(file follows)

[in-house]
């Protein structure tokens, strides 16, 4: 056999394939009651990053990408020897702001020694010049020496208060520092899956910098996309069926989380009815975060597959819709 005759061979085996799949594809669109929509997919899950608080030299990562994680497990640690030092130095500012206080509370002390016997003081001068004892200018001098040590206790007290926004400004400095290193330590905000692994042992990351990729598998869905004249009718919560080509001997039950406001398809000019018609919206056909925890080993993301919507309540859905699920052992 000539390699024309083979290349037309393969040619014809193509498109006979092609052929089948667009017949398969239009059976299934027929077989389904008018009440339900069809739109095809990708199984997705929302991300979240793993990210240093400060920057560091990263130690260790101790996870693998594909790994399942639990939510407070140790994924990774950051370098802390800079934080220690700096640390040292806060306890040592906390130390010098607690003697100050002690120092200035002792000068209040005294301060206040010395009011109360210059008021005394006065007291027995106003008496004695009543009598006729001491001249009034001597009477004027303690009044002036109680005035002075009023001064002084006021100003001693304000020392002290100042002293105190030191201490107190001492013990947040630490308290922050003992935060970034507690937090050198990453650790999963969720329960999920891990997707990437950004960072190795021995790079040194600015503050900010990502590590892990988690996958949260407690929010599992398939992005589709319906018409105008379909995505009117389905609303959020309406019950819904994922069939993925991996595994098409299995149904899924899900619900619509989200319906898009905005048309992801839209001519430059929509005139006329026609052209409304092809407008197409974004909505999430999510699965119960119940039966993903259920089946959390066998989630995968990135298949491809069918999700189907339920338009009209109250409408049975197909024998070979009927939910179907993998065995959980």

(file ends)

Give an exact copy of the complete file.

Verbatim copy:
[in-house]
């Protein structure tokens, strides 16, 4: 056999394939009651990053990408020897702001020694010049020496208060520092899956910098996309069926989380009815975060597959819709 005759061979085996799949594809669109929509997919899950608080030299990562994680497990640690030092130095500012206080509370002390016997003081001068004892200018001098040590206790007290926004400004400095290193330590905000692994042992990351990729598998869905004249009718919560080509001997039950406001398809000019018609919206056909925890080993993301919507309540859905699920052992 000539390699024309083979290349037309393969040619014809193509498109006979092609052929089948667009017949398969239009059976299934027929077989389904008018009440339900069809739109095809990708199984997705929302991300979240793993990210240093400060920057560091990263130690260790101790996870693998594909790994399942639990939510407070140790994924990774950051370098802390800079934080220690700096640390040292806060306890040592906390130390010098607690003697100050002690120092200035002792000068209040005294301060206040010395009011109360210059008021005394006065007291027995106003008496004695009543009598006729001491001249009034001597009477004027303690009044002036109680005035002075009023001064002084006021100003001693304000020392002290100042002293105190030191201490107190001492013990947040630490308290922050003992935060970034507690937090050198990453650790999963969720329960999920891990997707990437950004960072190795021995790079040194600015503050900010990502590590892990988690996958949260407690929010599992398939992005589709319906018409105008379909995505009117389905609303959020309406019950819904994922069939993925991996595994098409299995149904899924899900619900619509989200319906898009905005048309992801839209001519430059929509005139006329026609052209409304092809407008197409974004909505999430999510699965119960119940039966993903259920089946959390066998989630995968990135298949491809069918999700189907339920338009009209109250409408049975197909024998070979009927939910179907993998065995959980």